Gilbert Ryle (1900 – 1976) was a 20th Century British philosopher, mainly associated with the Ordinary Language Philosophy movement.
He had an enormous influence on the development of 20th Century Analytic Philosophy, particularly in the areas of Philosophy of Mind and Philosophy of Language.
He was especially well-known for his definitive critique of the Dualism of Descartes (for which he coined the phrase “the ghost in the machine”) and other traditional mind-body theories. His form of Philosophical Behaviourism (the belief that all mental phenomena can be explained by reference to publicly observable behaviour) became a standard view for several decades.
Ryle was born on 19 August 1900 in Brighton, England, one of ten children in a prosperous family. His father was a doctor but also a generalist who had interests in philosophy and astronomy, and passed on to his children an impressive library, and the young Ryle grew up in an environment of learning.
He was educated at Brighton College and, in 1919, he went to Queen’s College, Oxford, initially to study Classics, although he was soon drawn to Philosophy. He graduated with first class honours in 1924 and was appointed to a lectureship in Philosophy at Christ Church, Oxford. He became a tutor a year later, and remained at Christ Church until World War II (and remained at Oxford for his entire academic career until his retirement in 1968).
A capable linguist, Ryle was recruited to intelligence work with the Welsh Guards during World War II, and rose to the rank of Major by the end of the War. He returned to Oxford in 1945 where he was elected Waynflete Professor of Metaphysical Philosophy and Fellow of Magdalen College, Oxford. He was generally regarded as easy-going and sociable and an entertaining conversationalist, but a fierce and forbidable debater, unforgiving of pomposity and pretentiousness.
He was president of the Aristotelian Society from 1945 to 1946, and editor of the philosophical journal “Mind” for nearly twenty-five years from 1947 to 1971. He published his principal work, “The Concept of Mind”, in 1949.
A confirmed bachelor, he lived after his retirement in 1968 with his twin sister, Mary, in the village of Islip, Oxfordshire. Gardening and walking gave him immense pleasure, as did his pipe (without which he was rarely seen). Ryle died on 6 October 1976 at Whitby in North Yorkshire, after a day’s walking on the moors.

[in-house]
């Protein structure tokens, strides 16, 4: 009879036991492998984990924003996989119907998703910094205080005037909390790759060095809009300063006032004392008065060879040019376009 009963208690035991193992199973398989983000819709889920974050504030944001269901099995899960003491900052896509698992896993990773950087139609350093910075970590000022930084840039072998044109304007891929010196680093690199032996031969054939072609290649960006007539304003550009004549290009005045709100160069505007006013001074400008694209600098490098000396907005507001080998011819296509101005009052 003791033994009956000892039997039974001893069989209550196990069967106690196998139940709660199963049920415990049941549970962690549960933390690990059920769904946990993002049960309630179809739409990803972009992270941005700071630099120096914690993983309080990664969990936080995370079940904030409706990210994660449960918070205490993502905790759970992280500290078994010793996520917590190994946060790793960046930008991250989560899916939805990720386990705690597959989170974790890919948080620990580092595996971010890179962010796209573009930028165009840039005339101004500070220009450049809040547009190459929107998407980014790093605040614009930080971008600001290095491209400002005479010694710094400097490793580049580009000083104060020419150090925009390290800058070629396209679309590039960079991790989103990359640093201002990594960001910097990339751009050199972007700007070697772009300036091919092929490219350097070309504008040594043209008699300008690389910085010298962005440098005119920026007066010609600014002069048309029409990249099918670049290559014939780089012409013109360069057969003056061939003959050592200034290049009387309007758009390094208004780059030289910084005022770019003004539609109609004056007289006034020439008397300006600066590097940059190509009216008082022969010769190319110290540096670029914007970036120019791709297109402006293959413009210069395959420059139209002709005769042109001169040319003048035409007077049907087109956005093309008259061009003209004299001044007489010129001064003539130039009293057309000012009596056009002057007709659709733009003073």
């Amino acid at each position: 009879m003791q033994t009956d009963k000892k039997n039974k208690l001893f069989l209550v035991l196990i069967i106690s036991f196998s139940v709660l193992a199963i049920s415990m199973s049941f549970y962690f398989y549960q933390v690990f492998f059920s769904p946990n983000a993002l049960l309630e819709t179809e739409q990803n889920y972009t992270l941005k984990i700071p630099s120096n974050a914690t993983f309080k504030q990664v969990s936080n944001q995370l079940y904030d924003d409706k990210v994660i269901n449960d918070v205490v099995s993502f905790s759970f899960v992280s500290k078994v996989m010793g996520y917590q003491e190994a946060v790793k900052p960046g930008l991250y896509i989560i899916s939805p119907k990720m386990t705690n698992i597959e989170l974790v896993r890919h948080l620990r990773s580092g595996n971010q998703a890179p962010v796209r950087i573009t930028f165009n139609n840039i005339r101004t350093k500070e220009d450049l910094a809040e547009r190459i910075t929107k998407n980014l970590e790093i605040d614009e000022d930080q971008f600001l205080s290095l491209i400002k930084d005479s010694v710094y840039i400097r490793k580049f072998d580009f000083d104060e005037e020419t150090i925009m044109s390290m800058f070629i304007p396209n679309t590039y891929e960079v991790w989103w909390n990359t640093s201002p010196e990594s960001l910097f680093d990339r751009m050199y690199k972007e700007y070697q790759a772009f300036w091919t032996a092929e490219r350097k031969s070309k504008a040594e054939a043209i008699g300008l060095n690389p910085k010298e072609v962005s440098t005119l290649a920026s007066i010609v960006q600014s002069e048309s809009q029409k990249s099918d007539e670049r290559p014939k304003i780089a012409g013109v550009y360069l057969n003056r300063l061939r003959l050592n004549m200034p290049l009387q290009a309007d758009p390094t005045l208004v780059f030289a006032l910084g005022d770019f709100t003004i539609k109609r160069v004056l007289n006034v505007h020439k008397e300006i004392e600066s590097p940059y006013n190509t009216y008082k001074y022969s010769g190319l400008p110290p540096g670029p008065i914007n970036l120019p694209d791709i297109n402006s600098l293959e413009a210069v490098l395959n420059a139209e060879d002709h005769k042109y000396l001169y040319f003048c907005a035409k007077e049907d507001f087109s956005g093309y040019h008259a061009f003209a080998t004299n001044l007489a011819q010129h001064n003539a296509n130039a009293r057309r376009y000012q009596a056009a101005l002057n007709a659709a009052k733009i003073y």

In his writing, Ryle had a literary and instantly recognizable style. He is mainly known for his book, “The Concept of Mind” (1949), but he also wrote a collection of shorter pieces called “Dilemmas” (1954), as well as “Plato’s Progress” (1966) and “On Thinking” (1979). “The Concept of Mind” in particular was recognized on its appearance as an important contribution to philosophical psychology and Philosophy of Mind, and an important work in the Ordinary Language Philosophymovement.
In his “The Concept of Mind” of 1949, Ryle attacked the body-mind Dualism (the claim that the Mind is an independent entity, inhabiting and governing the body) which has largely permeated Western Philosophy since René Descartes in the 17th Century, rejecting it as a redundant piece of literalism carried over from the era before the biological sciences became established. He dismissed the idea that nature is a complex machine, and that human nature is a smaller machine with a “ghost” in it to account for intelligence, spontaneity and other such human qualities (he referred to Descartes’ model as “the dogma of the ghost in the machine”).
Ryle believed that the classical theories (whether Cartesian, Idealist or Materialist) made a basic “category-mistake” by attempting to analyze the relation between “mind” and “body” as if they were terms of the same logical category. He argued that philosophers do not need a “hidden” principle to explain the supra-mechanical capacities of humans, because the workings of the mind are not distinct from the actions of the body, but are one and the same. Looked at another way, he characterized the mind as a set of capacities and abilities belonging to the body.
He claimed that mental vocabulary is merely a different way of describing action, and that a person’s motives are defined by that person’s dispositions to act in certain situations. He concluded that adequate descriptions of human behaviourneed never refer to anything but the operations of human bodies, which can be seen as a form of Philosophical Behaviourism (also known as Analytical or Logical Behaviourism) which became a standard view among Ordinary Language philosophers for several decades (although more recently it has morphed into a kind of Functionalism).
Ryle also formulated a cartography analogy for his conception of philosophy. He suggested that competent speakers of a language are to a philosopher what simple villagers are to a mapmaker. The villager knows his way around his village well enough for personal and practical purposes, but may not be able to use a mapto pinpoint or describe routes to an outsider. In the same way, philosophers should be able to explain and make apparent the meaning of sentences by “mapping” the words and phrases of a particular statement, generating what Ryle called “implication threads”, such that each word or phrase of a statement contributes to the statement in such a way that, if the words or phrases were changed, the statement would have a different implication. Philosophy, then, should search for the meaning of these implication threads in the statements in which they are used.